How to Pick a Mentor

I have had short stints as a personal trainer in a couple of commercial gyms. Most personal trainers are naturally athletic people. Not to say they didn’t work hard or were not disciplined, but they had years and years of experience with playing sports or being active in other ways. I found that my clients always complimented me on how well I was able to break down different lifts and a framework for building fitness into their everyday lives. At first I thought it was because I am a teacher by trade (although that definitely helps). Then I realized that I was different as compared to most personal trainers: I had to learn it all myself. 

Growing up, my parents had me playing all types of sports. But I was never very good. I was always middle of the pack at school mile runs and I never particularly excelled at anything physically. I have been underweight, overweight, skinny, fat, muscular, skinny-fat, and any other body type you can think of. Because of this, I know what it feels like and what it takes to start a fitness journey from ground zero. When choosing a teacher, choose someone who has experiences similar to yours. That way they can guide you through the process knowing what big challenges and opportunities lie on the path of your success journey. 

The Natural and Unconscious Competence

Imagine you want to become president of the United States. Would you ask George W. Bush or Barack Obama for advice? I would suggest you ask Barack Obama. Why? Because he likely started from where you are. No particular advantages, but a desire to work hard and be president. What about George W. Bush? He would give well meaning advice, but none of that takes away from the fact that he was groomed from a young age for the presidency. His dad was a president. He likely learned so many small lessons he didn’t even know he was learning, had so many advantages that others could only dream of, and had a support system to help him along the way.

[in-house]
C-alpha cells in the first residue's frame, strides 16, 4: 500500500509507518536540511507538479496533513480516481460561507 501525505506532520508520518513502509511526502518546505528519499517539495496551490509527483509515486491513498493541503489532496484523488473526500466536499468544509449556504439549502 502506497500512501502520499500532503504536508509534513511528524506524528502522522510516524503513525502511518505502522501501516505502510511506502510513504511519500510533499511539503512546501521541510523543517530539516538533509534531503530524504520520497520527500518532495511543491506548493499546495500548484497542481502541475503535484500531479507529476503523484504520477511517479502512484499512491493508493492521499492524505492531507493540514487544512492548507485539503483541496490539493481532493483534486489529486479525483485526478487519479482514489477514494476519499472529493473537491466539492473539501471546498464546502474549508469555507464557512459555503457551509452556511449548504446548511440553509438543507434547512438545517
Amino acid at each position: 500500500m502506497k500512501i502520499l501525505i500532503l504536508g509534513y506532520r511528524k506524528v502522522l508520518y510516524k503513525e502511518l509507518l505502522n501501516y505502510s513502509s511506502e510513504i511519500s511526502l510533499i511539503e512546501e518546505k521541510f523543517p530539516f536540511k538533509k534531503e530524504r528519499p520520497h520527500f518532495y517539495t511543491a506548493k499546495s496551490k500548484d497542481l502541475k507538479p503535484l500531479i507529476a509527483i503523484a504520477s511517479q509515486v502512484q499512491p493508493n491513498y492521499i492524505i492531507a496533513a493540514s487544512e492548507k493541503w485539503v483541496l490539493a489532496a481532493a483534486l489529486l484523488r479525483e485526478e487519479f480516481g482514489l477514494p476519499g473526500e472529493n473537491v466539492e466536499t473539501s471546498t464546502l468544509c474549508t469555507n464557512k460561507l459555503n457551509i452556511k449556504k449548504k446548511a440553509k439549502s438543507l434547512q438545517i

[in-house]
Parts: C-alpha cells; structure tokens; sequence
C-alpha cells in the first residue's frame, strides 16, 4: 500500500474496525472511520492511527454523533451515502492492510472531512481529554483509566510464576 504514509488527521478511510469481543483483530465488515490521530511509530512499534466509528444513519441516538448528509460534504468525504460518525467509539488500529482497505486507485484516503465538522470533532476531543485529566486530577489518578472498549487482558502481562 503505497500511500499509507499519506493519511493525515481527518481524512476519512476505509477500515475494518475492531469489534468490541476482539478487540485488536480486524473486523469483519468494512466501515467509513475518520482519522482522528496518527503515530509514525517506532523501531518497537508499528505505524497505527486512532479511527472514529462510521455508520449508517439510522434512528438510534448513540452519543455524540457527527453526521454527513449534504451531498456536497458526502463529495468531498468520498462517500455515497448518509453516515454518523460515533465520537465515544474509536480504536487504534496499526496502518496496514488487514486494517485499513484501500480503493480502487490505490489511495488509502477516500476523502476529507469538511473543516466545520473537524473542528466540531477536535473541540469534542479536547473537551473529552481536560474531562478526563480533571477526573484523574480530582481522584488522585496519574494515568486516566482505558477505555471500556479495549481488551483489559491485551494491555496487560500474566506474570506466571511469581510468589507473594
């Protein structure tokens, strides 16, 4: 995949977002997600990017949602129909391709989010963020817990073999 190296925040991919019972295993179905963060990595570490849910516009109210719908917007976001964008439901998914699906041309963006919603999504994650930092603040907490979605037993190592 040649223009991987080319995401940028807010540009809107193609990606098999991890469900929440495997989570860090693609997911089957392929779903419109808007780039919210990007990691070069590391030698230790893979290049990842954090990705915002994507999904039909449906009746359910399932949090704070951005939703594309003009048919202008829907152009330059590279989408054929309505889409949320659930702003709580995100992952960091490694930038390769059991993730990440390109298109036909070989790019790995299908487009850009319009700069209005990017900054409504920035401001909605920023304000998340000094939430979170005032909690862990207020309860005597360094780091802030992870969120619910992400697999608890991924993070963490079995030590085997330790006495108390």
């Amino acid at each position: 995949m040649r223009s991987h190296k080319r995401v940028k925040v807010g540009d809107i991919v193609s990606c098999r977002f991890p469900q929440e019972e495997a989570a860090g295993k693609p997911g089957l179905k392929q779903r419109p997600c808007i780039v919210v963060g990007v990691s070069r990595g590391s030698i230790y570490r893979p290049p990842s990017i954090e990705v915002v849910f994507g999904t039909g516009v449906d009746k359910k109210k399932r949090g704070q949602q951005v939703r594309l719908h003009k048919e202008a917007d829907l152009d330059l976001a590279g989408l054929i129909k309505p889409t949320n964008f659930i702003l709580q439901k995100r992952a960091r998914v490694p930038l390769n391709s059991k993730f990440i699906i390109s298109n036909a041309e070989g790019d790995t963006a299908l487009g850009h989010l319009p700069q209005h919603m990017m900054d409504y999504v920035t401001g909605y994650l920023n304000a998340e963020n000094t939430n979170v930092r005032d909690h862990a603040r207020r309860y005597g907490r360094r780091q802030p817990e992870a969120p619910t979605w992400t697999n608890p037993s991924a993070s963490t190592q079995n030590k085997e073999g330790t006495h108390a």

I say that to say naturals are what we call unconsciously competent. Meaning they know how to achieve results, and they aren’t thinking about it. It just happens. Now of course they are following the same rules that guarantee success for anyone, but they didn’t learn them by themselves. Let’s say you find a trainer. He was captain of the football team and then played intramural flag football as an adult. Sure, he can be a great trainer, but he may have trouble helping someone starting from square one because he has never been there. Conversely, think of Linda. Linda was my mentor for a while at one of the gyms I worked at. Linda was 50 years old and only got into fitness at the age of forty after her sister had gotten sick. Linda is now fit and healthy. She knows what it’s like to start at square one. No athletic history. Her parents weren’t athletes. She was self made. This made her not only relatable, but very proficient at explaining what it takes to get from point A to point B. 

So the next time you are looking for a personal trainer, a teacher of some sort, or a mentor, remember that the people who can help you the most are usually the people who achieved success from ground zero. 

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